Monday, June 1, 2009

Independence Days Week #5

Plant Something:
- spring garlic gifted to us from Martha's garden
- 2 pepper seedlings gifted to us from our garden neighbour
- yarrow
- 7 cucumber seedlings
- 4 cabbage seedlings

Harvest Something:
- spring garlic
- violet leaves
- Gill-over-the-ground (or apparently, more commonly known 'round these parts as Creeping Charile or ground ivy)
- chives
- red raspberry leaves
- nettle seed
- dandelion leaves and flowers

Preserve something:

- drying violet leaves, Creeping Charlie, nettle seed and raspberry leaves
- dandelion vinegar

Reduce waste:
- cooked chickpeas in sun oven while at work (it's nature's slow cooker!)
- used the chickpea water for soup stock
- scavenged wood to build cucumber trellis
- scavenged seed starting trays and pots out of blue boxes

Preparation and Storage:

- added bulk lentils to food storage
- added 2L water to storage for a total of 26L
- got hatchet and the blades on my antique food chopper sharpened by the neighbourhood sharpener dude who drives around in the summer time ringing his bell. He's like the ice cream truck for adults who have blade sharpening needs!
- learned to identify Lamb's Quarters, yellow dock, Lady's mantle
- registered and had first day of year long herbal apprenticeship

Build Community Food Systems:
- went to potluck with fellow wild edible's participants
- talked about Independence Days challenge at peak oil discussion group, and with a friend
- shared green garlic with others
- helped neighbour gardeners protect some seedlings from risk of frost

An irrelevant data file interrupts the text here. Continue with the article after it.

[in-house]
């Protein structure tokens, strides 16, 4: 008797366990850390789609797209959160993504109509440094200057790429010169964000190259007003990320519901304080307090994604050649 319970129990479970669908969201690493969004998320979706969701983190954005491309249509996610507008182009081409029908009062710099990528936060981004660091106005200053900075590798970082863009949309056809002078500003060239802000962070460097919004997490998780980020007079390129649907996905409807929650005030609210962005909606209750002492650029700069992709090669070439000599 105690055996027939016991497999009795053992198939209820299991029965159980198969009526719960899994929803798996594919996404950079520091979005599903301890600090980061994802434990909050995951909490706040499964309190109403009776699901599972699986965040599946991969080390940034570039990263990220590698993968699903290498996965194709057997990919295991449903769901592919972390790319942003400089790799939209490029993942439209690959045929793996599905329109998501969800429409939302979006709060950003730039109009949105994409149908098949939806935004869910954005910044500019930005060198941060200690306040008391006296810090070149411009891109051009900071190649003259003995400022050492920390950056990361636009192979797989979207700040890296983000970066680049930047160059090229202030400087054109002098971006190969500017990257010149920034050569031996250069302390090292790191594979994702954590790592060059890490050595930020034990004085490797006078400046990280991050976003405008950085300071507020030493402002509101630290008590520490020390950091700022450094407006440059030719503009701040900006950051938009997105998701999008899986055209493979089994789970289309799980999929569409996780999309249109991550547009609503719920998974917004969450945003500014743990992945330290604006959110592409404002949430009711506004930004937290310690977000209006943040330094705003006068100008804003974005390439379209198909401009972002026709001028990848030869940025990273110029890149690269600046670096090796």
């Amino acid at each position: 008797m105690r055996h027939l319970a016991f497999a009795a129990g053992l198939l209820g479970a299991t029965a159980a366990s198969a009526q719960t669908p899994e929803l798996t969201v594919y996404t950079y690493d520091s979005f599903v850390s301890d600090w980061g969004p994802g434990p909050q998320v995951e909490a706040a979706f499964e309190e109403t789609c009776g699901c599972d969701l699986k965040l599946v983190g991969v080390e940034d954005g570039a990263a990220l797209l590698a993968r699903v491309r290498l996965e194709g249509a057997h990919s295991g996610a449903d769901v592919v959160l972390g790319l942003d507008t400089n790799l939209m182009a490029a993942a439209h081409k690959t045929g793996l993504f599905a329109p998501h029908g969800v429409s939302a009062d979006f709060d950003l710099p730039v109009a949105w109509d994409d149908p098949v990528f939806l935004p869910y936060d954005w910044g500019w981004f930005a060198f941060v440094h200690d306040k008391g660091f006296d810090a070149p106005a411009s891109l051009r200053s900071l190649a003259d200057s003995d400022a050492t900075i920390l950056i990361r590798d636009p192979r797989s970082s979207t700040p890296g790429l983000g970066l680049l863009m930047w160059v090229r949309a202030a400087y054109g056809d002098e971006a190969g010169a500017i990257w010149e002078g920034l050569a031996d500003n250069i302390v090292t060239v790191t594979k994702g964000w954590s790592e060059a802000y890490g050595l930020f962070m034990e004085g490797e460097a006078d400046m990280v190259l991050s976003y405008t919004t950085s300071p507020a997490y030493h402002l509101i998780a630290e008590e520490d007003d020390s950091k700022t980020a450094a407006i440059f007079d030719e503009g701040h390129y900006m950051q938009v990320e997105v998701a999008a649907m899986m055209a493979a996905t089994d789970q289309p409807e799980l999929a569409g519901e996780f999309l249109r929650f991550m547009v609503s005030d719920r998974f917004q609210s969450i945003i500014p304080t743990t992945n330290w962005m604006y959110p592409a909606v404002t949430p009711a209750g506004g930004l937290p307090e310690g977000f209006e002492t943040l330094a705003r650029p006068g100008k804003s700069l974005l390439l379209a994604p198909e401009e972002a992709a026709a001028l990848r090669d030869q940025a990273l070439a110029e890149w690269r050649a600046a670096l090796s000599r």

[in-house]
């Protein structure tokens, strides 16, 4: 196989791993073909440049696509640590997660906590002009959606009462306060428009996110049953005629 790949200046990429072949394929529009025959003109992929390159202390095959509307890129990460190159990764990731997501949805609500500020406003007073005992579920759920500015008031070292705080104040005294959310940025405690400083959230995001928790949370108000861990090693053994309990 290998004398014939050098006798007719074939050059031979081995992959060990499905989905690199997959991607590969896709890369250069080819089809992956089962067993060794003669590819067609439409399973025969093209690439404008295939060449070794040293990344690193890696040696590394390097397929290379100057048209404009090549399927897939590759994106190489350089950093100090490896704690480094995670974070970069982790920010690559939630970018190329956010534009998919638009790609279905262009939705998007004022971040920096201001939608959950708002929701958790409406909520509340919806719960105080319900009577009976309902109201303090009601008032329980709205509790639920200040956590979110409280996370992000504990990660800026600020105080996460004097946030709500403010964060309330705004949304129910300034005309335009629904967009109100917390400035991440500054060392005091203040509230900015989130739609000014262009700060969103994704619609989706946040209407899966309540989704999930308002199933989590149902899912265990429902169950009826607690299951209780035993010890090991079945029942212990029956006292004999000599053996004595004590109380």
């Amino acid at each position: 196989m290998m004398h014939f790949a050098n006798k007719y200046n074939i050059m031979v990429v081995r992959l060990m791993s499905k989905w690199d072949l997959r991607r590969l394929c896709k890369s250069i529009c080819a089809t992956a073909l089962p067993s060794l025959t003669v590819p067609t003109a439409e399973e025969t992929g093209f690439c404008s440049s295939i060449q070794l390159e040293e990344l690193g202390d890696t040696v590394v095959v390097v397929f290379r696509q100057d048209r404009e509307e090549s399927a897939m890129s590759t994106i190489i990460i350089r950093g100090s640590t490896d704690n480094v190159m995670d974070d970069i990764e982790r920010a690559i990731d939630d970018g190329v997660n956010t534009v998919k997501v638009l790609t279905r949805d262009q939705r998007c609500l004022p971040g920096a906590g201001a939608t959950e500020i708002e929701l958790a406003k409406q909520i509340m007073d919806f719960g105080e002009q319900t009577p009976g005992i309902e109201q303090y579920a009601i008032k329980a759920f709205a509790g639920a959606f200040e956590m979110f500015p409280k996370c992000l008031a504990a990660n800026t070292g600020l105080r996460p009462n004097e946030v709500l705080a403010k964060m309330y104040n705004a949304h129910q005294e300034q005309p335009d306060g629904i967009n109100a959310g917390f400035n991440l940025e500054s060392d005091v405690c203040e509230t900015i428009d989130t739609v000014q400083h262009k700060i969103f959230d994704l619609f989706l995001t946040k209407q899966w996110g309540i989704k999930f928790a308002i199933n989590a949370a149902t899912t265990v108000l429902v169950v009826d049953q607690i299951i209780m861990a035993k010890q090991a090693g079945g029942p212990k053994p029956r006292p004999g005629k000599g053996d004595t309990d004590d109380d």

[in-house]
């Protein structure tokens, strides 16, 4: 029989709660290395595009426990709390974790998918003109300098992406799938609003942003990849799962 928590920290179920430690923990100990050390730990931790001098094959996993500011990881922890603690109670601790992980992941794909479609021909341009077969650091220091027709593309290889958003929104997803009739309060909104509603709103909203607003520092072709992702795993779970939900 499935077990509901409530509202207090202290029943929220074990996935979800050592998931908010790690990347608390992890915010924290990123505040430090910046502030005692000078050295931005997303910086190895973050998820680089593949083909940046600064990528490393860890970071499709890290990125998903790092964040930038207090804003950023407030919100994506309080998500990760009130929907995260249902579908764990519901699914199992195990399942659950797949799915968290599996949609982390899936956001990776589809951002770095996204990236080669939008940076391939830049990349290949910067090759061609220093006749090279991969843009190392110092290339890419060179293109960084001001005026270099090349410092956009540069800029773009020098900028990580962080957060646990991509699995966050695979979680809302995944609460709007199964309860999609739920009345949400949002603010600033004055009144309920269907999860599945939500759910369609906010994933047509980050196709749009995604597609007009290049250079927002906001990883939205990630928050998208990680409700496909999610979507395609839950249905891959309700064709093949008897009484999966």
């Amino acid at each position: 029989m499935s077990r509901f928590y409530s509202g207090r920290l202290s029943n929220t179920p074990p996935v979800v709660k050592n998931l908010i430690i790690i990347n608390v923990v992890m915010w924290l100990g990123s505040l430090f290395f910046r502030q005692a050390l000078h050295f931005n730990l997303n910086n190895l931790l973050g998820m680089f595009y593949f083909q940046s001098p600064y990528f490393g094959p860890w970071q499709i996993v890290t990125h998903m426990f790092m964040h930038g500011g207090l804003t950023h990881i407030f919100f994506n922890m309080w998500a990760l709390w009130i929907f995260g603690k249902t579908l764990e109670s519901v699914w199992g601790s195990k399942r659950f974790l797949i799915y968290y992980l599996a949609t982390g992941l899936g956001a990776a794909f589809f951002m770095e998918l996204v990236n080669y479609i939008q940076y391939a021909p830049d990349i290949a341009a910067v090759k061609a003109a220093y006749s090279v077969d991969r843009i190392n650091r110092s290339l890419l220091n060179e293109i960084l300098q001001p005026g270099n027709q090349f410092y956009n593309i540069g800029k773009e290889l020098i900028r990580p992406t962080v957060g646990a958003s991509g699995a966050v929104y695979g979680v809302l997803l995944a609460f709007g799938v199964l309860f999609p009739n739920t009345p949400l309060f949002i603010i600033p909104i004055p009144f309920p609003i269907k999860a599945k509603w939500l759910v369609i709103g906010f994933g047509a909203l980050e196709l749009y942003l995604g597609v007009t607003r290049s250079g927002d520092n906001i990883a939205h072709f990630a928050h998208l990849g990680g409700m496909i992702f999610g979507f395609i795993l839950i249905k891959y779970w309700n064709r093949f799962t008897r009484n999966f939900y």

- went to farmer's market

Eat the Food:

- ate the last of my homemade sauerkraut
- used chives in a version of this tasty recipe


Green Grrl said...

Ooo, should I be harvesting some leaves from my raspberry canes? Anything I need to know to do this correctly? Cool!

Amber said...

Yep! From what I've read the best time to harvest raspberry leaves is just before they flower, when the buds start to appear but right before the plant devotes its energy to flowering and producing fruit.

Red raspberry leaf is known as a uterine tonic, so it is especially good for pregnant women, however it is beneficial for women in general due to its high vitamin content and iron.

There is a good description of how and when to harvest and use the leaf here.

Very cool indeed!

Amber said...

Oh, I should add, for folks who don't visit the link, that the leaf should be used when it is either completely fresh or completely dry. Apparently the leaf goes through a chemical change during the drying process, so using wilted, partially dry leaves can cause nausea and vomiting.

Ruhh (aka Ron St. Louis) said...

Thanks for that tip regarding the best harvest/use time for raspberry leaves. My property and surrounding area is covered by them.

Oh yeah and although I've never made use of the sharpening wagon guy I've seen his truck around and always thought it to be an awesome idea.

I am considering buying a mushroom patch kit that you might find interesting too. Check the rest of Peter Stamens stuff too and watch his inspiring video on 6 ways mushrooms can save the planet.

Amber said...

Hey Ron!

Glad you found the raspberry leaf tip helpful.

And thanks for the mushroom links. I was just talking about the possibility of growing mushrooms with my dudeguy the other day!